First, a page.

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Arts + Life
5:11 pm
Wed May 7, 2014

One Family's Story Shows How The Cycle Of Poverty Is Hard To Break

Desiree Metcalf, here with one of her three daughters, is one of many poor Americans who find themselves trapped in a system meant to help.
Pam Fessler NPR

Originally published on Tue June 10, 2014 9:59 am

Desiree Metcalf's story is heartbreaking, but among the 46 million Americans who are poor today, her story is not unique.

Metcalf is 24 years old.

She's the mother of three little girls — ages 6, 4 and 2. They all have different fathers.

"That about sums me up, I think," she says.

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Arts + Life
3:45 am
Tue May 6, 2014

Can Student Journalists Ban 'Redskins' From Their School Paper?

This mural by the football field features Neshaminy's mascot.
Aaron Moselle NPR

Originally published on Tue May 6, 2014 10:34 am

"Redskins."

That word sits at the center of a controversy in suburban Philadelphia. It's pitted student journalists against school board members, but has left the school community largely shrugging its shoulders.

Student editors at Neshaminy High School in Bucks County have vowed not to print the word, which is the school's Native American mascot.

The Neshaminy School Board, however, is expected to vote later this month on a policy that would reverse the ban.

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Arts + Life
3:52 am
Fri May 2, 2014

Leaving A Dark Time Behind To 'Get Through It As A Family'

Frank Tempone with his son Jack at StoryCorps in Chicago.
StoryCorps

Originally published on Tue May 6, 2014 11:38 am

In 2009, Frank Tempone was severely depressed. He had what he calls a midlife crisis, and left his wife and three kids in Massachusetts to live on his own in Chicago.

But after two years apart, Frank came back. The entire family moved to Chicago, and Frank brought his oldest son, Jack, to StoryCorps because he wanted to apologize.

"Do you remember that time?" Frank asks Jack.

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Arts + Life
2:27 pm
Wed April 30, 2014

At 90, 'Fiddler' Lyricist Tells His Story

Sheldon Harnick (right) with the late Jerry Bock, his long-time musical collaborator. Together they worked on musicals like Fiddler on the Roof and Fiorello!
Astrid Stawiarz Getty Images

Originally published on Thu May 1, 2014 10:13 am

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Arts + Life
2:12 pm
Wed April 30, 2014

Ancient Form Of Poetry Captures Afghan Women's Lives

Originally published on Sun April 27, 2014 6:45 pm

Transcript

RACHEL MARTIN, HOST:

Eliza Griswold has reported from Afghanistan for more than a decade, writing news features for the New York Times magazine and other publications. She thought she had a pretty good grip on the country's politics and culture, but it wasn't until she started exploring Afghan women's poetry that she discovered a different side of women's lives there. What she found was a complex world of rage, empowerment, sorrow and sex.

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Arts + Life
2:10 pm
Wed April 30, 2014

Cake Or Death? Gâteau, S'il Vous Plaît!

Eddie Izzard is famous for performing in drag — and in French — though he's given up the drag in recent shows. His latest American tour kicks off this week.
Andy Hollingsworth Archive

Originally published on Wed April 30, 2014 3:23 pm

British comedian Eddie Izzard has been thinking a lot about language (no surprise to anyone who's heard him riff on monkeys on branches, mice under tables, and cats on chairs).

And he's had a crazy idea: training himself in new languages — German, Spanish, Russian, Arabic — so when he's on the road, he can perform in his audience's native tongue. Though that won't be a challenge when he hits the road in America this week.

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Arts + Life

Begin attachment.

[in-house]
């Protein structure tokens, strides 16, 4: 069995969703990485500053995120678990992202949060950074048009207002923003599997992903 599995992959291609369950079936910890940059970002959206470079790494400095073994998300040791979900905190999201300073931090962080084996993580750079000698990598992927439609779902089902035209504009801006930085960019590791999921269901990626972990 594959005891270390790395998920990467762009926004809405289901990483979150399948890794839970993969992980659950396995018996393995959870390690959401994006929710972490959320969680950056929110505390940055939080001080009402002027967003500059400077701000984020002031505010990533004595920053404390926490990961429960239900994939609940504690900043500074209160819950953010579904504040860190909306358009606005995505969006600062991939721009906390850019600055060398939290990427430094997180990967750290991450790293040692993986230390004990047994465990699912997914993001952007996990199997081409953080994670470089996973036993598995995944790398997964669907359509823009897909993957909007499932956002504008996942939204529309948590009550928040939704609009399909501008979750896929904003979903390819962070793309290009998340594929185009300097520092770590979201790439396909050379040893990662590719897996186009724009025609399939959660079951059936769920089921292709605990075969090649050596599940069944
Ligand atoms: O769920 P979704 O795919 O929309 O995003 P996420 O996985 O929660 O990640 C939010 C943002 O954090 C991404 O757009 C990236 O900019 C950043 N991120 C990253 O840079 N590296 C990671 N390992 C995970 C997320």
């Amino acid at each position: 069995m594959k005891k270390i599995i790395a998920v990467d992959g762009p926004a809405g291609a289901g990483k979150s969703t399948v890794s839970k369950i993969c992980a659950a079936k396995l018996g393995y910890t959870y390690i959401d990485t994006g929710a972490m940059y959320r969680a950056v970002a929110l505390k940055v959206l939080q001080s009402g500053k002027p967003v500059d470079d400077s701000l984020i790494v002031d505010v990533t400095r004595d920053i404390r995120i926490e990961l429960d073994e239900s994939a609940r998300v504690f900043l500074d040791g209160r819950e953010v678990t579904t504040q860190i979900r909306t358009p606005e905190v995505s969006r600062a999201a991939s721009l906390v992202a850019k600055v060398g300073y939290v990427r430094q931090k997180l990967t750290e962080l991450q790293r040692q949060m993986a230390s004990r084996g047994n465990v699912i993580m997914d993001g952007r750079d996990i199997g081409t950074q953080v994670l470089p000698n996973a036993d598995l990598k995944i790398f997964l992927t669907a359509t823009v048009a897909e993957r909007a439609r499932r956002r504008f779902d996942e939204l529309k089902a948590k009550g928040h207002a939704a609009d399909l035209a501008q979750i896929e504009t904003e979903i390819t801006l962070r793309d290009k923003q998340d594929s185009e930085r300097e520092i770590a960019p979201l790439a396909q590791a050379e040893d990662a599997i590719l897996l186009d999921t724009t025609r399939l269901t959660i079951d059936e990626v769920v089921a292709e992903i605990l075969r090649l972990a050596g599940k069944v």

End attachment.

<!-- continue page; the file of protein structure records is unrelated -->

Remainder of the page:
1:57 pm
Wed April 30, 2014

John Oliver Does His Best 'Daily Show' Impression For HBO

John Oliver's new show, Last Week Tonight, debuted Sunday on HBO.
Eric Liebowitz HBO

Originally published on Mon April 28, 2014 5:37 pm

Fans who worried that John Oliver's new HBO program might somehow diminish his legacy at The Daily Show can rest easy.

Because apparently he's decided to copy it.

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Arts + Life
1:50 pm
Wed April 30, 2014

Audra McDonald As Billie Holiday: The Importance Of Feeling It

Audra McDonald just nabbed a Tony nominations for playing Billie Holiday in Lady Day At Emerson's Bar And Grill.
Evgenia Eliseeva

Originally published on Tue April 29, 2014 11:32 am

Billie Holiday will not be singing unless she "feels it." That's practically her thesis statement in Lady Day at Emerson's Bar and Grill, Lanie Robertson's play about a drug-ravaged nightclub show near the end of Holiday's tortured life. War stories and bawdy jokes are never a problem — and neither is pouring a drink — but if the audience wants a show, they have to wait until Lady Day can give them something real.

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Arts + Life
9:14 am
Wed April 30, 2014

British Actor Bob Hoskins Dies At 71

Actor Bob Hoskins died Tuesday at age 71.
Joel Ryan AP

Originally published on Wed April 30, 2014 11:19 am

Bob Hoskins, the British actor who starred in memorable films such as The Long Good Friday, Who Framed Roger Rabbit, Mona Lisa and The Cotton Club, has died. He was 71.

The Guardian cited his agent as saying Hoskins died Tuesday from pneumonia. He had retired from films in 2012, a year after he was diagnosed with Parkinson's disease.

Here's more from The Guardian:

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Arts + Life
2:42 pm
Mon April 28, 2014

For Alan Cumming, Life Is (Once Again) A Cabaret

This is the third time Alan Cumming has starred in Cabaret. Each of the productions with Cumming was directed by Sam Mendes. Rob Marshall choreographed both American productions and co-directed the new one.
Andrew H. Walker Getty Images

Originally published on Mon April 28, 2014 6:20 pm

Alan Cumming has starred in the musical Cabaret three times — a 1993 London production, a Tony-winning 1998 Broadway revival, and a new Broadway revival — and it hasn't gotten old. "It's so energetic, and it just takes up every single element of being an actor," he tells Fresh Air's Terry Gross.

Cumming plays the master of ceremonies in a debaucherous Berlin nightclub called the Kit Kat Klub. The role was originated by Joel Grey, who starred in the original 1966 Broadway production as well as the 1972 movie.